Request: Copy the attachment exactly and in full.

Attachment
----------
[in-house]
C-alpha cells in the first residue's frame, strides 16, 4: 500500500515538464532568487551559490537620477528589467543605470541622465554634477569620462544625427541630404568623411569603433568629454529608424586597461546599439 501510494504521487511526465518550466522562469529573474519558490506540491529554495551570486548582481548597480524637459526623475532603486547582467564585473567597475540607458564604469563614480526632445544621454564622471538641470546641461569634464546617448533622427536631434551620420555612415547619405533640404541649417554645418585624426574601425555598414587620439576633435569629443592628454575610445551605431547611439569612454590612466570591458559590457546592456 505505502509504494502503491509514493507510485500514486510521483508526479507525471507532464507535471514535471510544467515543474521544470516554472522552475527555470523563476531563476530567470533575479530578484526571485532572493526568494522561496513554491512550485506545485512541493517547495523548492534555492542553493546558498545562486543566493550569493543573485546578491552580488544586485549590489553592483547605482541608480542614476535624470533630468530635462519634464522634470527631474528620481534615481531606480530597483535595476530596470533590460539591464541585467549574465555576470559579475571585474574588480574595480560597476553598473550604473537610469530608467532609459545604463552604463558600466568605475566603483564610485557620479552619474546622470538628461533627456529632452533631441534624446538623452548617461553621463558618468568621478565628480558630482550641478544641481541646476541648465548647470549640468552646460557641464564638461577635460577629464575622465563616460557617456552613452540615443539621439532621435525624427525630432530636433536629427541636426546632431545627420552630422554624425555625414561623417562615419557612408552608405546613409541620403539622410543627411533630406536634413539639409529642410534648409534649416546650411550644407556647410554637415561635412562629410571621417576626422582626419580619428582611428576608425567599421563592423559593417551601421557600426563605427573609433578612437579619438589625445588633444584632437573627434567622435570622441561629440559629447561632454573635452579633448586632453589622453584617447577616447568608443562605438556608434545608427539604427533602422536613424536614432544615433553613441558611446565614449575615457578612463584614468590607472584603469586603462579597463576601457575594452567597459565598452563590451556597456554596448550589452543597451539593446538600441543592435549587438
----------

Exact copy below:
[in-house]
C-alpha cells in the first residue's frame, strides 16, 4: 500500500515538464532568487551559490537620477528589467543605470541622465554634477569620462544625427541630404568623411569603433568629454529608424586597461546599439 501510494504521487511526465518550466522562469529573474519558490506540491529554495551570486548582481548597480524637459526623475532603486547582467564585473567597475540607458564604469563614480526632445544621454564622471538641470546641461569634464546617448533622427536631434551620420555612415547619405533640404541649417554645418585624426574601425555598414587620439576633435569629443592628454575610445551605431547611439569612454590612466570591458559590457546592456 505505502509504494502503491509514493507510485500514486510521483508526479507525471507532464507535471514535471510544467515543474521544470516554472522552475527555470523563476531563476530567470533575479530578484526571485532572493526568494522561496513554491512550485506545485512541493517547495523548492534555492542553493546558498545562486543566493550569493543573485546578491552580488544586485549590489553592483547605482541608480542614476535624470533630468530635462519634464522634470527631474528620481534615481531606480530597483535595476530596470533590460539591464541585467549574465555576470559579475571585474574588480574595480560597476553598473550604473537610469530608467532609459545604463552604463558600466568605475566603483564610485557620479552619474546622470538628461533627456529632452533631441534624446538623452548617461553621463558618468568621478565628480558630482550641478544641481541646476541648465548647470549640468552646460557641464564638461577635460577629464575622465563616460557617456552613452540615443539621439532621435525624427525630432530636433536629427541636426546632431545627420552630422554624425555625414561623417562615419557612408552608405546613409541620403539622410543627411533630406536634413539639409529642410534648409534649416546650411550644407556647410554637415561635412562629410571621417576626422582626419580619428582611428576608425567599421563592423559593417551601421557600426563605427573609433578612437579619438589625445588633444584632437573627434567622435570622441561629440559629447561632454573635452579633448586632453589622453584617447577616447568608443562605438556608434545608427539604427533602422536613424536614432544615433553613441558611446565614449575615457578612463584614468590607472584603469586603462579597463576601457575594452567597459565598452563590451556597456554596448550589452543597451539593446538600441543592435549587438